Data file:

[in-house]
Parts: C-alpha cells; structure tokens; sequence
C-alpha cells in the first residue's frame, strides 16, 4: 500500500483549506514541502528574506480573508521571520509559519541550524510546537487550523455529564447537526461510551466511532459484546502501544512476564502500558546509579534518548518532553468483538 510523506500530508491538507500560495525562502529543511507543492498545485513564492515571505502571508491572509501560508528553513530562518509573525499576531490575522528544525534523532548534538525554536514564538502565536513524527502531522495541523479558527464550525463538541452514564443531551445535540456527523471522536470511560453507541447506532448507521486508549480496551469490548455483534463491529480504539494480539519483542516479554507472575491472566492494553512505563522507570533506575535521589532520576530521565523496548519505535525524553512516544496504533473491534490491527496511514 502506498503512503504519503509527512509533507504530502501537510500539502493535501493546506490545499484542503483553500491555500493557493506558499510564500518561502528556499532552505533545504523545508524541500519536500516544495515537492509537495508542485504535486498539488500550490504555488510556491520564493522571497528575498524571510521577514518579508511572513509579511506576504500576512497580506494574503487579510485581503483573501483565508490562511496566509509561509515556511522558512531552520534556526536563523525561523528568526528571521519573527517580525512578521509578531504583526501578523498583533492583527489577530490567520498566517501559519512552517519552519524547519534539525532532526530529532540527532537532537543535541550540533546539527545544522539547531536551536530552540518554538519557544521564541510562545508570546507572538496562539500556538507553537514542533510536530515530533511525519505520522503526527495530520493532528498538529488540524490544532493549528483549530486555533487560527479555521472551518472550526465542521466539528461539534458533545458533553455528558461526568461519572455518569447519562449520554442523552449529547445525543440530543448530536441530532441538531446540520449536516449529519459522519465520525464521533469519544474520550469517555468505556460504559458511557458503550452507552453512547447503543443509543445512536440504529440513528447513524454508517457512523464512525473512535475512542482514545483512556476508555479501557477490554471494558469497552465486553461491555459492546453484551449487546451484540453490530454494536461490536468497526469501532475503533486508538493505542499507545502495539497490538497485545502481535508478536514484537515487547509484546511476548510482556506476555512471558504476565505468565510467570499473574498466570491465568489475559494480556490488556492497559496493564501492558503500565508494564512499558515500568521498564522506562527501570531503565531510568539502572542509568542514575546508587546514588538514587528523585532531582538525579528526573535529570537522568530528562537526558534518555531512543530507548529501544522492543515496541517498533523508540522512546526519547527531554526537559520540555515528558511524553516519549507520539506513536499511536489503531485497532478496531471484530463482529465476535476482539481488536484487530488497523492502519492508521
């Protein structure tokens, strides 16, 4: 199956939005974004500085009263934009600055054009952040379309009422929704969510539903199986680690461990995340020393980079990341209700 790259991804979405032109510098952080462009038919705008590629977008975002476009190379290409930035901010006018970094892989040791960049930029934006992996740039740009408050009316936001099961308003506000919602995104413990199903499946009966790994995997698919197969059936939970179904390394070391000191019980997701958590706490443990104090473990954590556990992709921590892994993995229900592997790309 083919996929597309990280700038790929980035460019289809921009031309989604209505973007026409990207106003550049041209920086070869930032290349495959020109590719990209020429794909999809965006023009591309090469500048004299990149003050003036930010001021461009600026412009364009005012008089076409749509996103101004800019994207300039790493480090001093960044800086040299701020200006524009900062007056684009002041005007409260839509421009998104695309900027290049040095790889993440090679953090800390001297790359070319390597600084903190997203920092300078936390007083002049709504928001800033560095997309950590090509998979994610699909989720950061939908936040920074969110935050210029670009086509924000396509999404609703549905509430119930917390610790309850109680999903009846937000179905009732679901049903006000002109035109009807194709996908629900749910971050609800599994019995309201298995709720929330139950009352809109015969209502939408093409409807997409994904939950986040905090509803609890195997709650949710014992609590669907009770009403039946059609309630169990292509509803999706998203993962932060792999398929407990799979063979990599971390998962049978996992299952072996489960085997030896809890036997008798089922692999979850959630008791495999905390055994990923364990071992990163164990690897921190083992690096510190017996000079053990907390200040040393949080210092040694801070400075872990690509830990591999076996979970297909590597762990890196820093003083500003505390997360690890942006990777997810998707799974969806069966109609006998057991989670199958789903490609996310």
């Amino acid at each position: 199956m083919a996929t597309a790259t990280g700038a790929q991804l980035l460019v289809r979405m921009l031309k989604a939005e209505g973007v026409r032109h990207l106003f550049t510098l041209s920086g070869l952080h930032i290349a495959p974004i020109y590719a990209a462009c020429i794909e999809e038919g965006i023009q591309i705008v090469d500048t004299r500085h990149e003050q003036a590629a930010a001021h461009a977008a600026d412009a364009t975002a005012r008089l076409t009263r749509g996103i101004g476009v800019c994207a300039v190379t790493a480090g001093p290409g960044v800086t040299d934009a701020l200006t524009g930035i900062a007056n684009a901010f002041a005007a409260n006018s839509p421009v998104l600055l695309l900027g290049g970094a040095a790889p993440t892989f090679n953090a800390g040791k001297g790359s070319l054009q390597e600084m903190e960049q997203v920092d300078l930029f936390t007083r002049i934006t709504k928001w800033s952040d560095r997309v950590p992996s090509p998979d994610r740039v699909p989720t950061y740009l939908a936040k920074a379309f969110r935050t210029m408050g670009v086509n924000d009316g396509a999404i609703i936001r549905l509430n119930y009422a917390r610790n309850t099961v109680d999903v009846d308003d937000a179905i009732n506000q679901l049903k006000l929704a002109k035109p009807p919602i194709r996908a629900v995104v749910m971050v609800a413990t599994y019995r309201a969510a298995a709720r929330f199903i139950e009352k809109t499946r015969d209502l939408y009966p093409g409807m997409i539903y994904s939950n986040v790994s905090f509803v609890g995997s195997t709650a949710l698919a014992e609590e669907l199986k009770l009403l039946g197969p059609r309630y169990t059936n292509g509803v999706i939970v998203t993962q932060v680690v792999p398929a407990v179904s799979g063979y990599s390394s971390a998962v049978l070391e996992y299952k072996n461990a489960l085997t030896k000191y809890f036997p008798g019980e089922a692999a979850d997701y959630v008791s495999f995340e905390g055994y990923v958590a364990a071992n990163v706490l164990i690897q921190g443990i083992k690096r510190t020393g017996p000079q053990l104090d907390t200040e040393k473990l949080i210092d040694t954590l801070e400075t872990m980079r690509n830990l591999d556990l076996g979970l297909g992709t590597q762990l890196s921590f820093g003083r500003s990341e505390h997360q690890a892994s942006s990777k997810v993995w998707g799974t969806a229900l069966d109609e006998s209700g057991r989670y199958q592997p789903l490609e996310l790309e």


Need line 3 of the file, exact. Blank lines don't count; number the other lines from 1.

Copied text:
C-alpha cells in the first residue's frame, strides 16, 4: 500500500483549506514541502528574506480573508521571520509559519541550524510546537487550523455529564447537526461510551466511532459484546502501544512476564502500558546509579534518548518532553468483538 510523506500530508491538507500560495525562502529543511507543492498545485513564492515571505502571508491572509501560508528553513530562518509573525499576531490575522528544525534523532548534538525554536514564538502565536513524527502531522495541523479558527464550525463538541452514564443531551445535540456527523471522536470511560453507541447506532448507521486508549480496551469490548455483534463491529480504539494480539519483542516479554507472575491472566492494553512505563522507570533506575535521589532520576530521565523496548519505535525524553512516544496504533473491534490491527496511514 502506498503512503504519503509527512509533507504530502501537510500539502493535501493546506490545499484542503483553500491555500493557493506558499510564500518561502528556499532552505533545504523545508524541500519536500516544495515537492509537495508542485504535486498539488500550490504555488510556491520564493522571497528575498524571510521577514518579508511572513509579511506576504500576512497580506494574503487579510485581503483573501483565508490562511496566509509561509515556511522558512531552520534556526536563523525561523528568526528571521519573527517580525512578521509578531504583526501578523498583533492583527489577530490567520498566517501559519512552517519552519524547519534539525532532526530529532540527532537532537543535541550540533546539527545544522539547531536551536530552540518554538519557544521564541510562545508570546507572538496562539500556538507553537514542533510536530515530533511525519505520522503526527495530520493532528498538529488540524490544532493549528483549530486555533487560527479555521472551518472550526465542521466539528461539534458533545458533553455528558461526568461519572455518569447519562449520554442523552449529547445525543440530543448530536441530532441538531446540520449536516449529519459522519465520525464521533469519544474520550469517555468505556460504559458511557458503550452507552453512547447503543443509543445512536440504529440513528447513524454508517457512523464512525473512535475512542482514545483512556476508555479501557477490554471494558469497552465486553461491555459492546453484551449487546451484540453490530454494536461490536468497526469501532475503533486508538493505542499507545502495539497490538497485545502481535508478536514484537515487547509484546511476548510482556506476555512471558504476565505468565510467570499473574498466570491465568489475559494480556490488556492497559496493564501492558503500565508494564512499558515500568521498564522506562527501570531503565531510568539502572542509568542514575546508587546514588538514587528523585532531582538525579528526573535529570537522568530528562537526558534518555531512543530507548529501544522492543515496541517498533523508540522512546526519547527531554526537559520540555515528558511524553516519549507520539506513536499511536489503531485497532478496531471484530463482529465476535476482539481488536484487530488497523492502519492508521